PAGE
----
No more spoilers.

There is no way to give a sense of how this film feels other than seeing it yourself. I can explain the structure, and the cinematography, and the acting and the music, but it would give no clearer a picture. This film feels like no other I've seen. Events pile on, one after another, in a way it's a portrait of life being lived, shown in the most peculiarly realistic manner possible. What I can explicate is a few of the ideas in the film. What does it mean to be good? Is being good enough? How may we forgive one another of our foibles? Why would anyone think it's a good idea to stay at the Jolly Roger?

What I believe I respond to so much in this film is the emotional connection I had with the characters. The reason I had those connections is because this film feels personal. Based on pure biological fact, this is a personal film for the Coen Brothers. They grew up in the place and time the film takes place, they are both Jewish, their parents were both Professors, but it's unfair to attempt to link their personal lives with the lives of the characters in this film. However, the personal nature relates to the effectiveness directly, for once, there is feeling in their work. I have not just been told a story, I have been shown an emotional journey, and shared in it. This makes the film better, the funny parts funnier, and the film making more impressive.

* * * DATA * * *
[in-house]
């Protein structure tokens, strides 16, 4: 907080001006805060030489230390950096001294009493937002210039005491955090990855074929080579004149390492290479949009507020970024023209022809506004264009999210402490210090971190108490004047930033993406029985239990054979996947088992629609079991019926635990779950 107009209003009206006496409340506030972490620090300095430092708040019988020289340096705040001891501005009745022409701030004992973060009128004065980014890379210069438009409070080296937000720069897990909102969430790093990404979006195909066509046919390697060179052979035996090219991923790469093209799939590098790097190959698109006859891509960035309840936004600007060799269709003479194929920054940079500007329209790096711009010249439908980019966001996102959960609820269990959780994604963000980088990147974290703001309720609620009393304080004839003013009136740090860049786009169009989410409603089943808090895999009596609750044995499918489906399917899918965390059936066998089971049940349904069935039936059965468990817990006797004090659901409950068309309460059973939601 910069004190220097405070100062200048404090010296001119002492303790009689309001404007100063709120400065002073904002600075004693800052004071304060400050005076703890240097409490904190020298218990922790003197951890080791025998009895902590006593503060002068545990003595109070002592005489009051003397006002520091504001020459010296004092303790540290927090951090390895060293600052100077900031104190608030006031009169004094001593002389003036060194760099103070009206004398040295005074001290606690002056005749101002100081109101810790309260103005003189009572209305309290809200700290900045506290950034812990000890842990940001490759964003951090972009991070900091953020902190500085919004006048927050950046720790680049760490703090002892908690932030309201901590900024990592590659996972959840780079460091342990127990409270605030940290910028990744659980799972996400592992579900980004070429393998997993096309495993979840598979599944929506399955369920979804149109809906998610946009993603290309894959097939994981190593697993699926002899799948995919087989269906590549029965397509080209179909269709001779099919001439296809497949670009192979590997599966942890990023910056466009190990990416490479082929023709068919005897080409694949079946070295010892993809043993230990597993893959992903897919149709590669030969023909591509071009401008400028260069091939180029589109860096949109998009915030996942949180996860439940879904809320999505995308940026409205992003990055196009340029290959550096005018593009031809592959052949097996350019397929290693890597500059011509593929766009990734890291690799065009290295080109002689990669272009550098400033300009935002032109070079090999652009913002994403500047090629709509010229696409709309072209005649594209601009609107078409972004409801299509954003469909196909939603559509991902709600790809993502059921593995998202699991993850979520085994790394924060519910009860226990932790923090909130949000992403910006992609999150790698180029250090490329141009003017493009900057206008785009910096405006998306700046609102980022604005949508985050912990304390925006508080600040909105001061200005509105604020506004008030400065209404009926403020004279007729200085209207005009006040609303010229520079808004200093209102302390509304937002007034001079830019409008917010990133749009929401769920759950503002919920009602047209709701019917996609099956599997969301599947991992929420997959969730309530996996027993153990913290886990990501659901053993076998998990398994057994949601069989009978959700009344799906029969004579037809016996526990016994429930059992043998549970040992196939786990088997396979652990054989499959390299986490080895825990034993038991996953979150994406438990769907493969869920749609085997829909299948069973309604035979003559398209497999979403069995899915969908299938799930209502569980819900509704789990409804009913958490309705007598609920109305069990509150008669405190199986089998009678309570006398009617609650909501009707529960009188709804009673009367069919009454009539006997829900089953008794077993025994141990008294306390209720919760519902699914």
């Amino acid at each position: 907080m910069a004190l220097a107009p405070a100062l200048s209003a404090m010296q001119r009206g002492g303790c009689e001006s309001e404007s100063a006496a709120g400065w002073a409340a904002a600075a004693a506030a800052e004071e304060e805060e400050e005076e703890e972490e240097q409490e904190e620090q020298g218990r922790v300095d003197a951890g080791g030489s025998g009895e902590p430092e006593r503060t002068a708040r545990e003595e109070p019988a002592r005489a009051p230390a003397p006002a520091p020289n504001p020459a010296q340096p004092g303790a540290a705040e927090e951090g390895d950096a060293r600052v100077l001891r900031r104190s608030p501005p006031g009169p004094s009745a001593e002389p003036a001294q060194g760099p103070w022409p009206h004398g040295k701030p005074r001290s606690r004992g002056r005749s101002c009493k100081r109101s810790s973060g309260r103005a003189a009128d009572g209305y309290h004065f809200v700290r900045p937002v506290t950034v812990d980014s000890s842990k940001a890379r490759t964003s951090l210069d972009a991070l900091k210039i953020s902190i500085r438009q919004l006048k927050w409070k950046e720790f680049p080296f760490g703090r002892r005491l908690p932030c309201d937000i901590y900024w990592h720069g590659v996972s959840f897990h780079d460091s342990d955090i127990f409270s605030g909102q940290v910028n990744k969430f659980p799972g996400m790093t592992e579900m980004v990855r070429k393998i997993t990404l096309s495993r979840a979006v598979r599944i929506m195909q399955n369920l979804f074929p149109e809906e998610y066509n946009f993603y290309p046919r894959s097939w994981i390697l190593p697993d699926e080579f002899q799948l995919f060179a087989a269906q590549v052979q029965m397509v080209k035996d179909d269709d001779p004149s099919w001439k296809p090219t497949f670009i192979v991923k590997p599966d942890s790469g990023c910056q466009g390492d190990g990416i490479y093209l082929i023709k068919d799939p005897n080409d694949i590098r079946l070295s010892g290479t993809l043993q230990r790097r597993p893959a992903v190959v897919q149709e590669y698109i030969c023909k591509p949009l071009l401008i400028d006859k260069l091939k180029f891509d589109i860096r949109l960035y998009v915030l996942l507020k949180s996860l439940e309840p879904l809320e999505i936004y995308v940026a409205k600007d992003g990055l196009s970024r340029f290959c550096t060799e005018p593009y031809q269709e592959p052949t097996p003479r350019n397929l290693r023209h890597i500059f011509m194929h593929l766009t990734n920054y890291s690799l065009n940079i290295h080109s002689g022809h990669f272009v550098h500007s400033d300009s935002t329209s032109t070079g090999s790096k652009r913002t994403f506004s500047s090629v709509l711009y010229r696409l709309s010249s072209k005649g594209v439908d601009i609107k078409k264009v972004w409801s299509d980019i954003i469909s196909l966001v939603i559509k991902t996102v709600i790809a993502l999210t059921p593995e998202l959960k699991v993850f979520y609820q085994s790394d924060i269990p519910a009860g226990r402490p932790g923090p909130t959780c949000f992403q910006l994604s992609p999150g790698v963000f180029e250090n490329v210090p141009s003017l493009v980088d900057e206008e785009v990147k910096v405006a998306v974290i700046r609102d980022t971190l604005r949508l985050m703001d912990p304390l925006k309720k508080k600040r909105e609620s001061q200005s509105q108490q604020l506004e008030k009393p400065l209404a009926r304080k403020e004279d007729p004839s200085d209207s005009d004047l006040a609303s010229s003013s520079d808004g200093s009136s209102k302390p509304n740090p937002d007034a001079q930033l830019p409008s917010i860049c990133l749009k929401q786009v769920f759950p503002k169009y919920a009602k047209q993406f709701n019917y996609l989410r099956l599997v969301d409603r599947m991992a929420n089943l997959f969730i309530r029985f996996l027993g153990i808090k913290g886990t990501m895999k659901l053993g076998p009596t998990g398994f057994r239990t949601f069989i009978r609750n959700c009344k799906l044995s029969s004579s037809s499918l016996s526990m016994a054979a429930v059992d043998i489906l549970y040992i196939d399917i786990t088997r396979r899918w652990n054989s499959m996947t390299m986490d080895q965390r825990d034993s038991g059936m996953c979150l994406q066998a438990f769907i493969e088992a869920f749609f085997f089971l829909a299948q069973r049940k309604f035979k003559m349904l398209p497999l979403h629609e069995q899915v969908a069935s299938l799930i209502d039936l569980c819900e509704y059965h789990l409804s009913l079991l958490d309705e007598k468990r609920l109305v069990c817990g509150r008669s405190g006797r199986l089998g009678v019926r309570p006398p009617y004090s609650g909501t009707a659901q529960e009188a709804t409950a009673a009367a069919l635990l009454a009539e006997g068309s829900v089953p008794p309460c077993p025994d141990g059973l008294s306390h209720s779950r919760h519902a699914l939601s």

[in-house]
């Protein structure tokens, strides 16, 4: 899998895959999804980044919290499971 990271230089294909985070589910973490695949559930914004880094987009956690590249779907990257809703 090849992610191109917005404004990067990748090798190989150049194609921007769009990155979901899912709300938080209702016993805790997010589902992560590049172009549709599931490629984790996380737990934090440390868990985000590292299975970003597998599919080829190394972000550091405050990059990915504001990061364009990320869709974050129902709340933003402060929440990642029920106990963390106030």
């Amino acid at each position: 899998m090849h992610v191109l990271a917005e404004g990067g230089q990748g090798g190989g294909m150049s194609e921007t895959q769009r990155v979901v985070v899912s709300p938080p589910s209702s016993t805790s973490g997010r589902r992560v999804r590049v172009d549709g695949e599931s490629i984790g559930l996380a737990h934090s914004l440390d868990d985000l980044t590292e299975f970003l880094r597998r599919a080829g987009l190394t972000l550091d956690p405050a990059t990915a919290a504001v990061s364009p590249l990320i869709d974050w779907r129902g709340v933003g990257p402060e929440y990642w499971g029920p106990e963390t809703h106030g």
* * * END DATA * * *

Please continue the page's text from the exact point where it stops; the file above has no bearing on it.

Roger Deakins, the Coens' usual cinematographer, has never been better. The performances across the board are terrific, particularly from lead Michael Stuhlbarg, who creates a likable, put upon man, and has helped create an iconic character. Like the Coens other films, Larry is an archetype: a middle class, suburban, intellectual Jew, and by conforming (in some respects) to an archetype, they're able to explore a number situations where the audience must know how Larry feels, without having to explain those thoughts in narration or dialogue.

This is a film that rewards repeat viewings. It doesn't trip over itsself to explain things to the audience, sometimes it is purposefully ambiguous, extending to the ending of the film, one of the most surprising and masterful I have ever seen. The Coen Brothers can now count me in their camp of admirers. A Serious Man is a great film, and a masterpiece, and I couldn't be happier to say it.


  1. Just a correction, the opening sequence was in Yiddish not Hebrew.

  2. Thanks Aaron, I knew that but somehow got mixed up in the reviw. Thanks for reading.

  3. excellent review, and it helped to have your
    Coen Bros. 'experience' back story. I have always
    liked their films because at the very least they
    had an individual,original'stamp'.

    This is what is called 'artistic maturity'. Serious Man adds to their growing body of work with what I hope is a new era of true
    story-telling, not just odd characters, in Coen
    Bros. movies. Great review.


  4. Thank you for the kind words. A month later and another viewing sense I'm still in awe of the film. How did you happen on my review? (If I may ask.)